Use this URL to cite or link to this record in EThOS: https://ethos.bl.uk/OrderDetails.do?uin=uk.bl.ethos.770572
Title: Oil and state capture : the subnational links between oil revenues and armed conflict in Colombia
Author: Gutiérrez-Rodríguez, Juan David
ISNI:       0000 0004 7653 3823
Awarding Body: University of Oxford
Current Institution: University of Oxford
Date of Award: 2018
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Abstract:
While there is strong evidence of the association between oil wealth and internal armed conflicts, the literature is less conclusive about the processes linking the two. Despite myriad mechanisms hypothesised by the literature, much uncertainty still exists about the causal pathways between oil and armed conflicts. How does oil revenues affect the occurrence and course of internal armed conflicts in contexts of political decentralisation? The main argument of the thesis is that the control of abundant oil revenues by subnational governments contributes to shape the strategies undertaken by armed groups at the local level. Subnational governments become a prize for armed groups, which pursue oil revenues through the political capture of local democracy. The armed groups interfere with democracy through a mix of violent and non-violent strategies. The thesis identifies political connections between oil revenues and armed conflicts and traces mechanism which I term the subnational-government-as-target. The pathway contributes to explain how oil revenues can undermine the workings of the subnational government through the dynamics of the armed conflict. A comparative case study approach was implemented to examine how oil revenues affected conflict and public management at the subnational level in Colombia. Drawing on data collected over five months of fieldwork in oil-royalty-abundant municipalities, the thesis also constitutes one of the first studies to examine the effects of oil revenues accrued by non-oil-producing municipalities in Colombia. The qualitative and quantitative data was triangulated to carry out a process-tracing analysis covering the period from the early 1960s to 2017.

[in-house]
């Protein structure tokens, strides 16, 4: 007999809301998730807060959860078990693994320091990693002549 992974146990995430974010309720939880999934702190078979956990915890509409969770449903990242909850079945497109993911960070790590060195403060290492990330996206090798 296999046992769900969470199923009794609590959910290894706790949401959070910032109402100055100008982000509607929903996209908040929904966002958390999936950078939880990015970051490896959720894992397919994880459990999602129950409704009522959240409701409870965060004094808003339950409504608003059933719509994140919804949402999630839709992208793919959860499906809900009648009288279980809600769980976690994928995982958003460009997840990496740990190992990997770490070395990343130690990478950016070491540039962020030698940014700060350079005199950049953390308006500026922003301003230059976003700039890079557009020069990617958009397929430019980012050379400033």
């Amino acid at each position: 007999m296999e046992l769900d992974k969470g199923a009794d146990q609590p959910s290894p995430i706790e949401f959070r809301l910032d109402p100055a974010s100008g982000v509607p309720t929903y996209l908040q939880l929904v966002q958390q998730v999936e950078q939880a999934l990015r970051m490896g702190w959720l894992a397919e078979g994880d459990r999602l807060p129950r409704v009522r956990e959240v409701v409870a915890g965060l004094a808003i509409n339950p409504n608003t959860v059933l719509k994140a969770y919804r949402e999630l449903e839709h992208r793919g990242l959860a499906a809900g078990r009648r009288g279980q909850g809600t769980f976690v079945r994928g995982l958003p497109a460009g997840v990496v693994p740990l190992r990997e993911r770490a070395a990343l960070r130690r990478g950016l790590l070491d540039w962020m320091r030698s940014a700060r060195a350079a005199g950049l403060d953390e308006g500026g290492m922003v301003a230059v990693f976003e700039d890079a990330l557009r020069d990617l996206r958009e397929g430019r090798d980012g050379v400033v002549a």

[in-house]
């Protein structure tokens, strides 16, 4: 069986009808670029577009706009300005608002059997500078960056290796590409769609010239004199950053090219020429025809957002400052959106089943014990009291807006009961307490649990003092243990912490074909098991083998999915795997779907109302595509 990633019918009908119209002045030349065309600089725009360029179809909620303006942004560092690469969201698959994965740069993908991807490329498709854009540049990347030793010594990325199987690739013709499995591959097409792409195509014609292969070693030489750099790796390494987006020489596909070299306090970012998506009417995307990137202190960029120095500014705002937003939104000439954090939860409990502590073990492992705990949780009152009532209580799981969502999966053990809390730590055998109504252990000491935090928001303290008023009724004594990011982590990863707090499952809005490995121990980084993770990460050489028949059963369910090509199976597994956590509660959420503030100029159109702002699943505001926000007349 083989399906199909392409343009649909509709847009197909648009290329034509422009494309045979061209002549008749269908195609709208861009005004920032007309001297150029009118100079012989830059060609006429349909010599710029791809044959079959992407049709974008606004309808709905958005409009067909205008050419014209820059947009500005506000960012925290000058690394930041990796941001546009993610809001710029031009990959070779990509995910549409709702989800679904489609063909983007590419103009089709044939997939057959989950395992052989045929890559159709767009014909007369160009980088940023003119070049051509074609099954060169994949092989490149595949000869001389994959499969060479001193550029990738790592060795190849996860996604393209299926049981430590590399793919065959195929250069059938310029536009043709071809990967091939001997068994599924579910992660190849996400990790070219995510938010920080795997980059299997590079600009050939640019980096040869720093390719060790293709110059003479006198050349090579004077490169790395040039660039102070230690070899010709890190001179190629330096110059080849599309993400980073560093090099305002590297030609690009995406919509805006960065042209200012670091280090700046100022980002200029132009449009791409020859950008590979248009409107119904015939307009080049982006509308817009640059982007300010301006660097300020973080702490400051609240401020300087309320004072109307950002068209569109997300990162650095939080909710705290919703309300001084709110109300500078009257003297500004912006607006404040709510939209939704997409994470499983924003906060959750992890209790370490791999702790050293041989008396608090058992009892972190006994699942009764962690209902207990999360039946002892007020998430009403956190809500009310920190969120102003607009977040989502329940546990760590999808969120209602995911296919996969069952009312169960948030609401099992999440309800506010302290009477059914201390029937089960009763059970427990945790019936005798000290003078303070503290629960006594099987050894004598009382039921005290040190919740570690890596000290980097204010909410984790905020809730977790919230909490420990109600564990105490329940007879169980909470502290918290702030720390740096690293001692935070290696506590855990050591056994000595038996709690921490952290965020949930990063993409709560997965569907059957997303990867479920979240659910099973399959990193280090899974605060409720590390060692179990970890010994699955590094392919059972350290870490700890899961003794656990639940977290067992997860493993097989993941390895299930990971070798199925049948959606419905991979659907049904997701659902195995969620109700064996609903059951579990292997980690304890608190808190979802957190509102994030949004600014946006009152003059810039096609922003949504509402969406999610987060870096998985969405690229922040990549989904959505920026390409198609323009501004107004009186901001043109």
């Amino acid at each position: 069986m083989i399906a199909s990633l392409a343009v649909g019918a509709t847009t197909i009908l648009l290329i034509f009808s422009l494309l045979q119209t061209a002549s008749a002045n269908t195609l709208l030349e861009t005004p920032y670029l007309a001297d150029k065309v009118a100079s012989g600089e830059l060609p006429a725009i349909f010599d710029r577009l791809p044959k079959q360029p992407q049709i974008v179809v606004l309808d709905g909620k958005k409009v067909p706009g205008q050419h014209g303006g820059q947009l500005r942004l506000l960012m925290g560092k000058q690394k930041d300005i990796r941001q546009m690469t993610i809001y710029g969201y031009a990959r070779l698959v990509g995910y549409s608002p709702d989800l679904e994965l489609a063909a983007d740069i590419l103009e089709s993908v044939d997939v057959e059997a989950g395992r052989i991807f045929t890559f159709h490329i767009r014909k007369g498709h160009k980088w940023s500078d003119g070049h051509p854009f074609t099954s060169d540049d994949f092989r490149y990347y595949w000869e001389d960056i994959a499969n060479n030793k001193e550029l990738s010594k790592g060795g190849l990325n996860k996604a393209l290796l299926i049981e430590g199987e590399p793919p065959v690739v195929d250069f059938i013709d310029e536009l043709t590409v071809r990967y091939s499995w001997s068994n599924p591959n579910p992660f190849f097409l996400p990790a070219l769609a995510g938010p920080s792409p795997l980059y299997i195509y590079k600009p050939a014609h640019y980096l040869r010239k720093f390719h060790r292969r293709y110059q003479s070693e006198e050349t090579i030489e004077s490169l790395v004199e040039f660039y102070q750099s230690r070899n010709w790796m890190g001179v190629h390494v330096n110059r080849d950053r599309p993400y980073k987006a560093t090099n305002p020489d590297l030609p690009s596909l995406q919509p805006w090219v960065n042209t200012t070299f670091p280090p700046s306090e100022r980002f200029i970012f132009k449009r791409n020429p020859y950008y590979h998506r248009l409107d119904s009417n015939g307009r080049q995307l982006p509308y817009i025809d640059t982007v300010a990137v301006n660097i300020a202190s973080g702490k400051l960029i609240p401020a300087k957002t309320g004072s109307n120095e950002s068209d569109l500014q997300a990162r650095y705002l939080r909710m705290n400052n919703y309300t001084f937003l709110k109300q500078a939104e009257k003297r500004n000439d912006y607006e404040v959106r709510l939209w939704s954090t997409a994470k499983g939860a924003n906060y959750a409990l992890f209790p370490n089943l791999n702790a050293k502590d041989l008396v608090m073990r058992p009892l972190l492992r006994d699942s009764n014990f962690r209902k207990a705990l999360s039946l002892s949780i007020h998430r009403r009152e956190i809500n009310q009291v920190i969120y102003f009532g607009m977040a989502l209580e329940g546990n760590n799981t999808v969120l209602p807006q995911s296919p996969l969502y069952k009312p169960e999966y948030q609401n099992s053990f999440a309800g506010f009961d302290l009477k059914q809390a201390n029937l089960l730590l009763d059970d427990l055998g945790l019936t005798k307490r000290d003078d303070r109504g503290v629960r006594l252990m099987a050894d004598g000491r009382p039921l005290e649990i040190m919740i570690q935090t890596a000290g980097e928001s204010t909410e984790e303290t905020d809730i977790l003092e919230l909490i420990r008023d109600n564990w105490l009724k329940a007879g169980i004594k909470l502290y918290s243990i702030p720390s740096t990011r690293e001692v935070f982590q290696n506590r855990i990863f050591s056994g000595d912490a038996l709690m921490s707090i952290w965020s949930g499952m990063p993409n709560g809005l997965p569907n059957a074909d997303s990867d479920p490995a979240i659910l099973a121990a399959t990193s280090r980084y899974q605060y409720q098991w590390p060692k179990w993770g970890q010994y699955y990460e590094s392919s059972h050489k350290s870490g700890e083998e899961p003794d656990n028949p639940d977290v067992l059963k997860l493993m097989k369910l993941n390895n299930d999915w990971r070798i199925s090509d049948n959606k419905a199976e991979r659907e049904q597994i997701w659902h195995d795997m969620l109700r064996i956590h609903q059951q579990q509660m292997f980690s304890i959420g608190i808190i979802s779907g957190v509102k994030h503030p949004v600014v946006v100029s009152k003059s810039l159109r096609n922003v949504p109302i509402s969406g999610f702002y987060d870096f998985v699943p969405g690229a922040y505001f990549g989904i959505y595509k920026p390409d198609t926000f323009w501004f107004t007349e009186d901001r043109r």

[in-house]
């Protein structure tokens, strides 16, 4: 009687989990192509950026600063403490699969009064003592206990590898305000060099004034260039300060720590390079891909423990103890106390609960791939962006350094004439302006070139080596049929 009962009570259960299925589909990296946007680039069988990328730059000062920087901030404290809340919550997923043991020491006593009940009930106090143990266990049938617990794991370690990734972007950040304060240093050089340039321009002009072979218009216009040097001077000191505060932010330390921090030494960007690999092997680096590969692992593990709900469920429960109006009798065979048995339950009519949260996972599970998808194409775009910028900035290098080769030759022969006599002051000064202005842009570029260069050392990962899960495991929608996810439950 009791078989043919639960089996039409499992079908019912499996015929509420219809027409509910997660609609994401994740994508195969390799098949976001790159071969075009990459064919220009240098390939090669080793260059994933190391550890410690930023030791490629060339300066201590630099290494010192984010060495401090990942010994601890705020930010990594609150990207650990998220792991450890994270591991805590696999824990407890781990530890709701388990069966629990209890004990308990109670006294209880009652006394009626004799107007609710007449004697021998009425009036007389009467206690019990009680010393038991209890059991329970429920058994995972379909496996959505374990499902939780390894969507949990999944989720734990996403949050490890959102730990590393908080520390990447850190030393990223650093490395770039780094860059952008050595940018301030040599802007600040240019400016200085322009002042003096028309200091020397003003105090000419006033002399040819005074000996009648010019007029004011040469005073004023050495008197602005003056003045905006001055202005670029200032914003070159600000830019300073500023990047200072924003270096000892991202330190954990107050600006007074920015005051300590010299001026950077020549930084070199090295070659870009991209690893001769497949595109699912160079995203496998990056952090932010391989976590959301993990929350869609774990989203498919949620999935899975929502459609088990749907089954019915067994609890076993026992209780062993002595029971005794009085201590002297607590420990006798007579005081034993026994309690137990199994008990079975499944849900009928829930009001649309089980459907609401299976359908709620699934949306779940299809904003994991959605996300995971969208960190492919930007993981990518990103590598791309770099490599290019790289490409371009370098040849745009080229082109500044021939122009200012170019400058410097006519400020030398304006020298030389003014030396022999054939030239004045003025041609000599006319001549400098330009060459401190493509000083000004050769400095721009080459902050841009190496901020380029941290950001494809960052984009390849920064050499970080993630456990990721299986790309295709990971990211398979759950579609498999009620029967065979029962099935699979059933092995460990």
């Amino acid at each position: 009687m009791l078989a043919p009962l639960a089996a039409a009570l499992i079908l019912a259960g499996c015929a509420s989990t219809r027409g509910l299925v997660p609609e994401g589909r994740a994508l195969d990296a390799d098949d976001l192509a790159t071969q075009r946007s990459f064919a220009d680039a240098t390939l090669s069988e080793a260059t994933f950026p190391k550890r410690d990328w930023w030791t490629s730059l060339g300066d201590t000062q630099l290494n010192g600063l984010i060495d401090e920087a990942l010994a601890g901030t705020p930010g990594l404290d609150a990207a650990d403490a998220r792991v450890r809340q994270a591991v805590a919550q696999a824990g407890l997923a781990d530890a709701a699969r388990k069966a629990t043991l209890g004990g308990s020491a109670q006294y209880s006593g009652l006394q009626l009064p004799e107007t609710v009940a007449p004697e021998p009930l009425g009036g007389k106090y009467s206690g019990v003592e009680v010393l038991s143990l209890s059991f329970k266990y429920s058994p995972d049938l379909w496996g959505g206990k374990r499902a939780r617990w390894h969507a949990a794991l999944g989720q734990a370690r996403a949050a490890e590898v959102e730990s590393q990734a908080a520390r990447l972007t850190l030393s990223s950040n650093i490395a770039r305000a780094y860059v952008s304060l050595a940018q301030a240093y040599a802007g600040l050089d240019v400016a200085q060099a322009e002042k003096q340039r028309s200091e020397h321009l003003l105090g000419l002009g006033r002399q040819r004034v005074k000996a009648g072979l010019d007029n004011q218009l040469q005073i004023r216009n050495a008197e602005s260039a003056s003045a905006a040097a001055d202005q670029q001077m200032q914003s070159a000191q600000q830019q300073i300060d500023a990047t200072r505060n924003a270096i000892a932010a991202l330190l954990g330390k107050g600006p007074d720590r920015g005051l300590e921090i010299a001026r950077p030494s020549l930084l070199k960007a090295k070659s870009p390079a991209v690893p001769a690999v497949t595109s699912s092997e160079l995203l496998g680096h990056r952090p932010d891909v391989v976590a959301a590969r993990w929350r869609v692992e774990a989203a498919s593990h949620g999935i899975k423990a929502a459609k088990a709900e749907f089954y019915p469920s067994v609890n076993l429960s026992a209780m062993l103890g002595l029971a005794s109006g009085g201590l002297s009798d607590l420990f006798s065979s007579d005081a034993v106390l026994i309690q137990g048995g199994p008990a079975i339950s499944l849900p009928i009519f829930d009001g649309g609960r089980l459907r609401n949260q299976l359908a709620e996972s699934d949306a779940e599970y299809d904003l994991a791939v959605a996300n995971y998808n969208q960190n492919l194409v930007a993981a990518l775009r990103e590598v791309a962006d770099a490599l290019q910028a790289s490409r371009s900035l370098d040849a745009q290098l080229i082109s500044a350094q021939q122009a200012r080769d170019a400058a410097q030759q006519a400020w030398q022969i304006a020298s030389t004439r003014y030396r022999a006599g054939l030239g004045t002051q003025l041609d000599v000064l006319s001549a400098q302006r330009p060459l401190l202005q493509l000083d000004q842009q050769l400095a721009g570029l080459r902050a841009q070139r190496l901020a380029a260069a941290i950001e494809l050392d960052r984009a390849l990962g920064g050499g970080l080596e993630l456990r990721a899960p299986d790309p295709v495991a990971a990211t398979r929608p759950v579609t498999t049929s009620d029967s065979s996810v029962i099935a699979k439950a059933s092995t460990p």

Supervisor: Collier, Paul ; Sánchez-Ancochea, Diego Sponsor: Colfuturo ; Newton-Caldas Fund
Qualification Name: Thesis (Ph.D.) Qualification Level: Doctoral
EThOS ID: uk.bl.ethos.770572  DOI: Not available
Keywords: Governance of natural resources ; Government expenditures ; Civil wars ; Public policy
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